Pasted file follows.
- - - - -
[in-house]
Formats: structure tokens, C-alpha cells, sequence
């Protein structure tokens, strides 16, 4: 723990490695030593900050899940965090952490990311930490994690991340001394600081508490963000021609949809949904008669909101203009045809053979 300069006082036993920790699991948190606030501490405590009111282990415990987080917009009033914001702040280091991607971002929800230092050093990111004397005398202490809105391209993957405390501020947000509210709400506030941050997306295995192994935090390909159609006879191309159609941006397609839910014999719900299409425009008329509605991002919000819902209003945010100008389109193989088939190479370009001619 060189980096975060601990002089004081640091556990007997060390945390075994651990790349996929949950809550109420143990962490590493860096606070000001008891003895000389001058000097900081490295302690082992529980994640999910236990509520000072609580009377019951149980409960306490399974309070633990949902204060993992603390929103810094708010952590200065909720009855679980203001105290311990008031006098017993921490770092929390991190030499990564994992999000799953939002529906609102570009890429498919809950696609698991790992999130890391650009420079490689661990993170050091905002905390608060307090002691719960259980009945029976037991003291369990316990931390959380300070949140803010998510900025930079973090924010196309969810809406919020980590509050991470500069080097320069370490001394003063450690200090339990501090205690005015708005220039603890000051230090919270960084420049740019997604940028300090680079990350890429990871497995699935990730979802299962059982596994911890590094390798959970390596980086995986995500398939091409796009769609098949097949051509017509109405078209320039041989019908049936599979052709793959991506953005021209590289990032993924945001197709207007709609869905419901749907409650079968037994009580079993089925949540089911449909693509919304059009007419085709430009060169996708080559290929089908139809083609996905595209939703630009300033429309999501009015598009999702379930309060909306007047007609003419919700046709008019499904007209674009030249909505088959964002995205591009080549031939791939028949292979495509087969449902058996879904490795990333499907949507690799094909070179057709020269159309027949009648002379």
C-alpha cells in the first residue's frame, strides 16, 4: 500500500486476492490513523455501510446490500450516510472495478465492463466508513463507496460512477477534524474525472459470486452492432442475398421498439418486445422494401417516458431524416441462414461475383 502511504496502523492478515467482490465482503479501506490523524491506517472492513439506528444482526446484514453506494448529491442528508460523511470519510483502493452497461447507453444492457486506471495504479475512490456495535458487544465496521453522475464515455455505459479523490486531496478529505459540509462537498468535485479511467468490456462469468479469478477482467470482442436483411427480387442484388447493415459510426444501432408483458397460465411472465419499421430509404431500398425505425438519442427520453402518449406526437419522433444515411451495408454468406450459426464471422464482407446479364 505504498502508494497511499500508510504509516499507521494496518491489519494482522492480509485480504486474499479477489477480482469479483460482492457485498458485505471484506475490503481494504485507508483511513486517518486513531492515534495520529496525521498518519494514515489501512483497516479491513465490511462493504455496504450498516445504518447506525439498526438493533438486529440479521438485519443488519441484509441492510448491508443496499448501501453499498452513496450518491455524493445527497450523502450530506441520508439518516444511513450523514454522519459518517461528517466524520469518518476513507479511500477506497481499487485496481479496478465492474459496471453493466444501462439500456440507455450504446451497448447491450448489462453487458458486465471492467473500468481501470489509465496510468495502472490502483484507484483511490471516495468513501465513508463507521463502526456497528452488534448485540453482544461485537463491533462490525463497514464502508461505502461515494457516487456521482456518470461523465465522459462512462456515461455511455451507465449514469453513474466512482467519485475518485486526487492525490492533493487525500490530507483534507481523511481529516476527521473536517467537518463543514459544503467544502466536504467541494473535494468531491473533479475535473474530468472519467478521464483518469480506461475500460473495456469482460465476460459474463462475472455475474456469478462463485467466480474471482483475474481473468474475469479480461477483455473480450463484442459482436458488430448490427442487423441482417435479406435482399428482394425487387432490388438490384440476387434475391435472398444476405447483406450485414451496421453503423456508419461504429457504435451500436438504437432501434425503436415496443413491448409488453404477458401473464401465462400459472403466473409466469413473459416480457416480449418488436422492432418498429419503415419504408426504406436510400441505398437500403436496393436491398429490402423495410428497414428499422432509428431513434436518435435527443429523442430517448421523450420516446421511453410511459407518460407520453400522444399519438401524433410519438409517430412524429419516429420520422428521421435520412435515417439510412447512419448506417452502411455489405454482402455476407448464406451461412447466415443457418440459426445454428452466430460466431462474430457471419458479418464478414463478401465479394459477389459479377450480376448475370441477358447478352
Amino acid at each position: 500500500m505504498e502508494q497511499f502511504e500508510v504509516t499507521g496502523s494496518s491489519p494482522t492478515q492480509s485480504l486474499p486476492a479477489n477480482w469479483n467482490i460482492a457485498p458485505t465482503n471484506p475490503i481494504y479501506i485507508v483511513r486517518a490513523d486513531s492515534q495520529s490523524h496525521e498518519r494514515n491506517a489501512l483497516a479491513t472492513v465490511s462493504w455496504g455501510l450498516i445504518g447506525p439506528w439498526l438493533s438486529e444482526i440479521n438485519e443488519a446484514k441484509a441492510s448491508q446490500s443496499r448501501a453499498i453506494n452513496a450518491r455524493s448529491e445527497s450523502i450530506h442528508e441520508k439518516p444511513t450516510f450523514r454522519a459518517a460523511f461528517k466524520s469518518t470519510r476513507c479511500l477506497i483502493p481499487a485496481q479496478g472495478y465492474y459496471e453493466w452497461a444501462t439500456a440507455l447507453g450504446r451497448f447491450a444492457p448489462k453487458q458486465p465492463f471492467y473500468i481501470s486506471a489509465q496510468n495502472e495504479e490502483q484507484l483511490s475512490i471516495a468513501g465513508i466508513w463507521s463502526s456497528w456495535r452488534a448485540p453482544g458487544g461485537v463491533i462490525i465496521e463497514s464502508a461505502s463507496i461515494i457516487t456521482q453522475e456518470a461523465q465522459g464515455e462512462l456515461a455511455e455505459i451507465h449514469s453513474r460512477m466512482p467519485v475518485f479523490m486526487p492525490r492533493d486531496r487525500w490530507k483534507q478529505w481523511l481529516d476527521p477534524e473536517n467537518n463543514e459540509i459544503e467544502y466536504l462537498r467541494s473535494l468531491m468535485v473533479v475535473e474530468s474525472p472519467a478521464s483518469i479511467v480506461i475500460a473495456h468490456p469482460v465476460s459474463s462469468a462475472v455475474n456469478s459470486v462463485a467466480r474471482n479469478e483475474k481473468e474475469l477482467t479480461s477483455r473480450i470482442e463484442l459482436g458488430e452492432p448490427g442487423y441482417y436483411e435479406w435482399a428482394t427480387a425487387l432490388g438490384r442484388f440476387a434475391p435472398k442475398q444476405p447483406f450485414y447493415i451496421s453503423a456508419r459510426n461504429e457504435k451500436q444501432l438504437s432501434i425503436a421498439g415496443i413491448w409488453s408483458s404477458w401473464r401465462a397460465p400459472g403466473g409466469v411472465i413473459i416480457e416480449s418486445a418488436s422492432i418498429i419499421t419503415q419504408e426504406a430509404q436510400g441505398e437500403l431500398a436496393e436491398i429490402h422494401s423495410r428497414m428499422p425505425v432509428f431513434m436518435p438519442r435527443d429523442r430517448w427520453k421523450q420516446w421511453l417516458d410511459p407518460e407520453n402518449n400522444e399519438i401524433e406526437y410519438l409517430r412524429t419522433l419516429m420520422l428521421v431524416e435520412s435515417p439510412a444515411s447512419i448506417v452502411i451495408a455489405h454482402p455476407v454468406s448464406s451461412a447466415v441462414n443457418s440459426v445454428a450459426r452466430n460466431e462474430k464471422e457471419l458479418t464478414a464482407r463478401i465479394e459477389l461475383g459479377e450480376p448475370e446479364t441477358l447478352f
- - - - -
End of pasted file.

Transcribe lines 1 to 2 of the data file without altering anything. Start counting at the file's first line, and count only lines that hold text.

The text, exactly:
[in-house]
Formats: structure tokens, C-alpha cells, sequence